A Hybrid Approach

A recent report argued that the consolidation of water rights is hurting the environment and the small farmer, who holds only traditional water rights. The solution, the authors argue, is to support African governments in “decolonizing” water laws through a “hybrid” approach to water-use rights.  They recommend that permit systems be retained but used instead to regulate large-scale water users that have a large impact on small farmers and the environment. The hybrid approach would also extend legitimate rights to customary laws, which have guided investments in water infrastructure as well as water sharing for centuries.

Certain aspects of this hybrid approach are already in use in parts of Africa. Uganda is focusing on providing permits to 20 percent of its large-scale water users. These users require 80 percent of the resources. In Kenya, targeted permitting has been formalized. Water users are categorized from A to D, depending on the impact their water use has, and they are regulated accordingly. However, the legal protection for small-scale users still remains unaddressed.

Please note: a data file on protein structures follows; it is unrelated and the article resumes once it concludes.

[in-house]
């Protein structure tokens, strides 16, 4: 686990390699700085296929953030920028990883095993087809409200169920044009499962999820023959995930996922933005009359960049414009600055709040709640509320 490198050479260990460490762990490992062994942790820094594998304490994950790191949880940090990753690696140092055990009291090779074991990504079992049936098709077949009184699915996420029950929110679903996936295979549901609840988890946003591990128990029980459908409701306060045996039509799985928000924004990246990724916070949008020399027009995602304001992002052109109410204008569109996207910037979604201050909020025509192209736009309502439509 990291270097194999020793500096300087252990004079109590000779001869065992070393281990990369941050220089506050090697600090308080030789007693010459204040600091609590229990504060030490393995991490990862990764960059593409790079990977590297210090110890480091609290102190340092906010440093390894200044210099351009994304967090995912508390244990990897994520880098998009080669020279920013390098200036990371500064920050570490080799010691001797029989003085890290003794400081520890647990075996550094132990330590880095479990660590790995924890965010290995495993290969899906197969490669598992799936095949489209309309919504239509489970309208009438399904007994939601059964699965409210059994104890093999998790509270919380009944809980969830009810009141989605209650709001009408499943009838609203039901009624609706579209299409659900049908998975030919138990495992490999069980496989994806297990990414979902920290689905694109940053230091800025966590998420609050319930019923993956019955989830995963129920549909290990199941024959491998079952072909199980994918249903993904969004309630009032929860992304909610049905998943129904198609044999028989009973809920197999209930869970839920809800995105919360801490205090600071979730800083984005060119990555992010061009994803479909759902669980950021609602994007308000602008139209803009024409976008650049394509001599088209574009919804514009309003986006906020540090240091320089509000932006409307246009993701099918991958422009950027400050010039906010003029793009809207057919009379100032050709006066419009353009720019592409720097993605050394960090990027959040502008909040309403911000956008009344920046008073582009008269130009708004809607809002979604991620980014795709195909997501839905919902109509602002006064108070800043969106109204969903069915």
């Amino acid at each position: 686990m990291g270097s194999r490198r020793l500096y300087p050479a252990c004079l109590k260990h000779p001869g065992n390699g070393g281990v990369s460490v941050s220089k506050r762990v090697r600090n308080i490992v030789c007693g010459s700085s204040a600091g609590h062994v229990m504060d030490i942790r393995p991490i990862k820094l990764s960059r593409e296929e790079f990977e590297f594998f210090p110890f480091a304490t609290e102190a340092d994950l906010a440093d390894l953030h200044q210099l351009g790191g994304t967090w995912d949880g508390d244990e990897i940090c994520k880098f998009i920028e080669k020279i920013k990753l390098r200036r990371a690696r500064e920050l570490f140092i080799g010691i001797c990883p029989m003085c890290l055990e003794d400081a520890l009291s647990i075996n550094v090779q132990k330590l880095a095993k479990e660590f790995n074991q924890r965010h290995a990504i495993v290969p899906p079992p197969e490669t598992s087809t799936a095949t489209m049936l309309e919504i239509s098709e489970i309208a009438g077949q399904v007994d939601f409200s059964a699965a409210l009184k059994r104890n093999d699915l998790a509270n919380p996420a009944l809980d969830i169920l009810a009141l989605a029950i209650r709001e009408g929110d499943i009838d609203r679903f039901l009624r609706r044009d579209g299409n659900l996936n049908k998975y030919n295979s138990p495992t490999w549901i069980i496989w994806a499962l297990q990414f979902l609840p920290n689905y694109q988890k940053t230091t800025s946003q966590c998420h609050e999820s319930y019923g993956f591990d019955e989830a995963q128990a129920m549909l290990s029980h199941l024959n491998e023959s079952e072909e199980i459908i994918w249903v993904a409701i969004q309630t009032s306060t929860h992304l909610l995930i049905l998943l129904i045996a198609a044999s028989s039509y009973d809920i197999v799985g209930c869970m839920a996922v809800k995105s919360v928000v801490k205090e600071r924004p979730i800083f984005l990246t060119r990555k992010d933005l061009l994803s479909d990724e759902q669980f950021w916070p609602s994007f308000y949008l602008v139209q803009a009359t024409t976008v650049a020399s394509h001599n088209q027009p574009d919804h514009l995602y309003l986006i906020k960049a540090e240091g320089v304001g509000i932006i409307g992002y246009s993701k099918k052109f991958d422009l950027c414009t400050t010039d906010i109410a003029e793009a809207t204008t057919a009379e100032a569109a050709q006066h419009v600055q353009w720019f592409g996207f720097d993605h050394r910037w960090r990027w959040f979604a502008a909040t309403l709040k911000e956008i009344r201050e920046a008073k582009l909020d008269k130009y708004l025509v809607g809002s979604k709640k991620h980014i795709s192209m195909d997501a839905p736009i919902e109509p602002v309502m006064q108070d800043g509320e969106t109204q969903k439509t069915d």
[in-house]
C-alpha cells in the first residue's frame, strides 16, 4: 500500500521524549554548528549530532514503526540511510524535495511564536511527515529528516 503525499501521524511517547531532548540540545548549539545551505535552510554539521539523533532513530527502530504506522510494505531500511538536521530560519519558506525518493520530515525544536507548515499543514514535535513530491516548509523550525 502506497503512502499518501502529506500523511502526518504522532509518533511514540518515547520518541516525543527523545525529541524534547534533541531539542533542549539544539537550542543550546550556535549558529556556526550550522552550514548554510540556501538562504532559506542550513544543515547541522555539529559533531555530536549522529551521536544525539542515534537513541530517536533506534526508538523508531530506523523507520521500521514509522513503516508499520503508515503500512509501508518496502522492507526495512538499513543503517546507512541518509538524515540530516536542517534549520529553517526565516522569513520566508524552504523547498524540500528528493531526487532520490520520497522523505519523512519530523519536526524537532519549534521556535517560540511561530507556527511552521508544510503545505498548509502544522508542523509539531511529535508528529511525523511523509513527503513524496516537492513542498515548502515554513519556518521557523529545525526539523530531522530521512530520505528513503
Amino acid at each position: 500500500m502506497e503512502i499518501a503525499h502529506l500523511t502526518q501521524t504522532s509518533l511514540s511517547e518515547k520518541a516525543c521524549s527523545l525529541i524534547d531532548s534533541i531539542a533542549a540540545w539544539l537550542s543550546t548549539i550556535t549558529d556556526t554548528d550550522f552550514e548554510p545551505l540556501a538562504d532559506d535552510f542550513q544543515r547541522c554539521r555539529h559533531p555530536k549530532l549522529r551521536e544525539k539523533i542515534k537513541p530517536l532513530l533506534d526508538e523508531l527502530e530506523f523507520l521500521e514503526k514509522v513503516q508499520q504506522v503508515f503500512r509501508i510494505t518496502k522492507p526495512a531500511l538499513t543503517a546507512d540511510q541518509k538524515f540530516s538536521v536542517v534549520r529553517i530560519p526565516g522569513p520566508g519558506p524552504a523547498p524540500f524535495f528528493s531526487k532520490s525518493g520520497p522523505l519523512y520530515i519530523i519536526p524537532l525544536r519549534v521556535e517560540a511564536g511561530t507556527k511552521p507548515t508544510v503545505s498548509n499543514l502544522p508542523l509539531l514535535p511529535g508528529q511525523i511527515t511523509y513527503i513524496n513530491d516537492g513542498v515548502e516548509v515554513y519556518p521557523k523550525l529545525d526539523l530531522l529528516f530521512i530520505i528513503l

Heather Hughes
Photo: Flickr

Remembering Kofi Annan: A Leader in the Fight Against Global Poverty
In his ten years as the Secretary-General of the United Nations, Kofi Annan was a beacon for diplomacy, peace and unity in the international community. Annan held this already highly scrutinized position in a time when global terrorism and political instability were occurring in almost every corner of the world.